My Math Forum  

Go Back   My Math Forum > College Math Forum > Differential Equations

Differential Equations Ordinary and Partial Differential Equations Math Forum


Reply
 
LinkBack Thread Tools Display Modes
November 20th, 2017, 04:43 AM   #1
woo
Newbie
 
Joined: Jan 2014

Posts: 14
Thanks: 0

Population Model

I want to show that $p=10000\exp(\frac{t}{3}\ln\frac{23}{20})$ is the unique solution to the population growth problem ($t$ is in years):

$\displaystyle dp/dt=kp, p(0)=10000, p(3)=11500$

In this case $\displaystyle t$ is restricted to nonnegative values (because $t$ is in years) and this restriction made it difficult to show that the solution is the unique solution. How to explain in words the solution is the unique solution by using the following existence and uniqueness theorem?

Theorem:
Let the functions $\displaystyle f$ and $\displaystyle ∂f /∂p$ be continuous in some rectangle $\displaystyle α < t < β$, $\displaystyle γ < p < δ$ containing the point $\displaystyle (t_0, p_0)$. Then, in some interval $\displaystyle t_0 − h < t < t_0 + h, h>0$, contained in $\displaystyle α < t < β$, there is a unique solution $\displaystyle p = φ(t)$ of the initial value problem $\displaystyle p' = f (t, p), y(t_0) = p_0$.

Last edited by woo; November 20th, 2017 at 04:49 AM.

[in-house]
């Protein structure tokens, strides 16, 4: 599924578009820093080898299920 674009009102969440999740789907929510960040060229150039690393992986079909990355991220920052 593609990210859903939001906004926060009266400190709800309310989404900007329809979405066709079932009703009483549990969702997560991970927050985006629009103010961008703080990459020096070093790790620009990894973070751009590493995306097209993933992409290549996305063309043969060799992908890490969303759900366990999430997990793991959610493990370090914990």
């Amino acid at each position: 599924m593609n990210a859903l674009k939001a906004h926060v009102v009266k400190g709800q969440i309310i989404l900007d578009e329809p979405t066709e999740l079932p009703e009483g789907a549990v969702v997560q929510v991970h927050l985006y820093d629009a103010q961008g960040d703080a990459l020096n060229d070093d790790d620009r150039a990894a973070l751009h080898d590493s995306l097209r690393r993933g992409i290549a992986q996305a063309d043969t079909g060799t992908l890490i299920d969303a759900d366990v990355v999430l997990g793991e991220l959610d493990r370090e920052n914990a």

woo is offline  
 
November 20th, 2017, 08:56 AM   #2
Global Moderator
 
Joined: Dec 2006

Posts: 18,241
Thanks: 1438

By using $e^{-kt}$ as an integrating factor, the equation's solution is $p = 10000e^{kt}$ in order that $p(0) = 10000$.
In order that $p(3) = 11500$, the value of $k$ must be $\frac13\ln\left(\frac{23}{20}\right)$.
skipjack is offline  
November 20th, 2017, 09:19 AM   #3
woo
Newbie
 
Joined: Jan 2014

Posts: 14
Thanks: 0

Quote:
Originally Posted by skipjack View Post
By using $e^{-kt}$ as an integrating factor, the equation's solution is $p = 10000e^{kt}$ in order that $p(0) = 10000$.
In order that $p(3) = 11500$, the value of $k$ must be $\frac13\ln\left(\frac{23}{20}\right)$.
@skipjack

I want to show that the solution is a UNIQUE solution.
woo is offline  
November 20th, 2017, 02:57 PM   #4
Global Moderator
 
Joined: Dec 2006

Posts: 18,241
Thanks: 1438

If integrating the equation (after applying the integrating factor) leads to only one solution, that solution must be unique.
skipjack is offline  
Reply

  My Math Forum > College Math Forum > Differential Equations

Tags
model, population



Thread Tools
Display Modes


Similar Threads
Thread Thread Starter Forum Replies Last Post
Population Model-logistic nonlinear first-order ordinary differential equation Jaider Applied Math 0 April 10th, 2015 06:13 PM
population changes gonzo Algebra 2 May 16th, 2013 09:00 PM
differential equations - population model mbradar2 Differential Equations 8 September 25th, 2010 02:53 PM
Fixed points of a model of population Seng Peter Thao Applied Math 0 June 30th, 2007 11:53 AM
Population Mean symmetry Advanced Statistics 0 April 7th, 2007 04:03 AM





Copyright © 2017 My Math Forum. All rights reserved.